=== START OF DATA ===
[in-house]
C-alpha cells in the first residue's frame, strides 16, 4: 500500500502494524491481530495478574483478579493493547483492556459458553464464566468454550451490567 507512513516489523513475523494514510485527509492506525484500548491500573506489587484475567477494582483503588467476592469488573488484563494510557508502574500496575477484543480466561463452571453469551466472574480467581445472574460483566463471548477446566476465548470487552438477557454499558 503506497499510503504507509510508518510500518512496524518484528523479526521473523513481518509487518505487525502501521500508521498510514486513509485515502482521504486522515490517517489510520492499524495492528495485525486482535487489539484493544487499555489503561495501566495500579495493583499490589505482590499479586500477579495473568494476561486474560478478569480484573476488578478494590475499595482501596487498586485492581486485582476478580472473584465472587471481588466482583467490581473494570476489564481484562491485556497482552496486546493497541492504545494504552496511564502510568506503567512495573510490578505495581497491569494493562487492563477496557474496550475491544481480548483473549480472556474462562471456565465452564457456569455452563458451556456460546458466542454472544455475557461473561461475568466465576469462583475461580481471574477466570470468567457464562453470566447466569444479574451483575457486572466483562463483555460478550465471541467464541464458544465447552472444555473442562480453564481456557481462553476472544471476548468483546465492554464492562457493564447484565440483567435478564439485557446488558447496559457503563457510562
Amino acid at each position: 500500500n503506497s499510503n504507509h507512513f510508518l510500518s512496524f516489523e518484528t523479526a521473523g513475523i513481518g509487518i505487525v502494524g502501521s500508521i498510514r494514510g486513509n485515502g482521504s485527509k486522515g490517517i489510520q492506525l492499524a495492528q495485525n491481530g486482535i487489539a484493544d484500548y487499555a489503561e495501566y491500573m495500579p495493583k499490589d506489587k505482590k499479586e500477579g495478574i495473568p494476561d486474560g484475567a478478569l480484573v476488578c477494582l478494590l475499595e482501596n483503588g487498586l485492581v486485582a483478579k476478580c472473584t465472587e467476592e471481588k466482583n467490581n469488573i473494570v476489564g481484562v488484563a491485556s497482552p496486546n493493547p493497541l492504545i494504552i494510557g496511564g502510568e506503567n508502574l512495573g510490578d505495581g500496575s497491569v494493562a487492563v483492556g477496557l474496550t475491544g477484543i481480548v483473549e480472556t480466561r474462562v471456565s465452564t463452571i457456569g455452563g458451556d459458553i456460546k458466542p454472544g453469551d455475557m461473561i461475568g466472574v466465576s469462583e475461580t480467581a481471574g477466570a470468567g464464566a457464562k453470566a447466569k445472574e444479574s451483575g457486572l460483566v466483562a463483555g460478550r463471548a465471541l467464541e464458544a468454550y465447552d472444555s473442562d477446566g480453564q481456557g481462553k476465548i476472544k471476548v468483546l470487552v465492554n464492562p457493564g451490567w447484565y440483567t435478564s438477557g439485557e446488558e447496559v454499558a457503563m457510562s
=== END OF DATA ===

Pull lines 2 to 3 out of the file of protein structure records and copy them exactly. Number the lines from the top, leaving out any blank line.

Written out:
C-alpha cells in the first residue's frame, strides 16, 4: 500500500502494524491481530495478574483478579493493547483492556459458553464464566468454550451490567 507512513516489523513475523494514510485527509492506525484500548491500573506489587484475567477494582483503588467476592469488573488484563494510557508502574500496575477484543480466561463452571453469551466472574480467581445472574460483566463471548477446566476465548470487552438477557454499558 503506497499510503504507509510508518510500518512496524518484528523479526521473523513481518509487518505487525502501521500508521498510514486513509485515502482521504486522515490517517489510520492499524495492528495485525486482535487489539484493544487499555489503561495501566495500579495493583499490589505482590499479586500477579495473568494476561486474560478478569480484573476488578478494590475499595482501596487498586485492581486485582476478580472473584465472587471481588466482583467490581473494570476489564481484562491485556497482552496486546493497541492504545494504552496511564502510568506503567512495573510490578505495581497491569494493562487492563477496557474496550475491544481480548483473549480472556474462562471456565465452564457456569455452563458451556456460546458466542454472544455475557461473561461475568466465576469462583475461580481471574477466570470468567457464562453470566447466569444479574451483575457486572466483562463483555460478550465471541467464541464458544465447552472444555473442562480453564481456557481462553476472544471476548468483546465492554464492562457493564447484565440483567435478564439485557446488558447496559457503563457510562
Amino acid at each position: 500500500n503506497s499510503n504507509h507512513f510508518l510500518s512496524f516489523e518484528t523479526a521473523g513475523i513481518g509487518i505487525v502494524g502501521s500508521i498510514r494514510g486513509n485515502g482521504s485527509k486522515g490517517i489510520q492506525l492499524a495492528q495485525n491481530g486482535i487489539a484493544d484500548y487499555a489503561e495501566y491500573m495500579p495493583k499490589d506489587k505482590k499479586e500477579g495478574i495473568p494476561d486474560g484475567a478478569l480484573v476488578c477494582l478494590l475499595e482501596n483503588g487498586l485492581v486485582a483478579k476478580c472473584t465472587e467476592e471481588k466482583n467490581n469488573i473494570v476489564g481484562v488484563a491485556s497482552p496486546n493493547p493497541l492504545i494504552i494510557g496511564g502510568e506503567n508502574l512495573g510490578d505495581g500496575s497491569v494493562a487492563v483492556g477496557l474496550t475491544g477484543i481480548v483473549e480472556t480466561r474462562v471456565s465452564t463452571i457456569g455452563g458451556d459458553i456460546k458466542p454472544g453469551d455475557m461473561i461475568g466472574v466465576s469462583e475461580t480467581a481471574g477466570a470468567g464464566a457464562k453470566a447466569k445472574e444479574s451483575g457486572l460483566v466483562a463483555g460478550r463471548a465471541l467464541e464458544a468454550y465447552d472444555s473442562d477446566g480453564q481456557g481462553k476465548i476472544k471476548v468483546l470487552v465492554n464492562p457493564g451490567w447484565y440483567t435478564s438477557g439485557e446488558e447496559v454499558a457503563m457510562s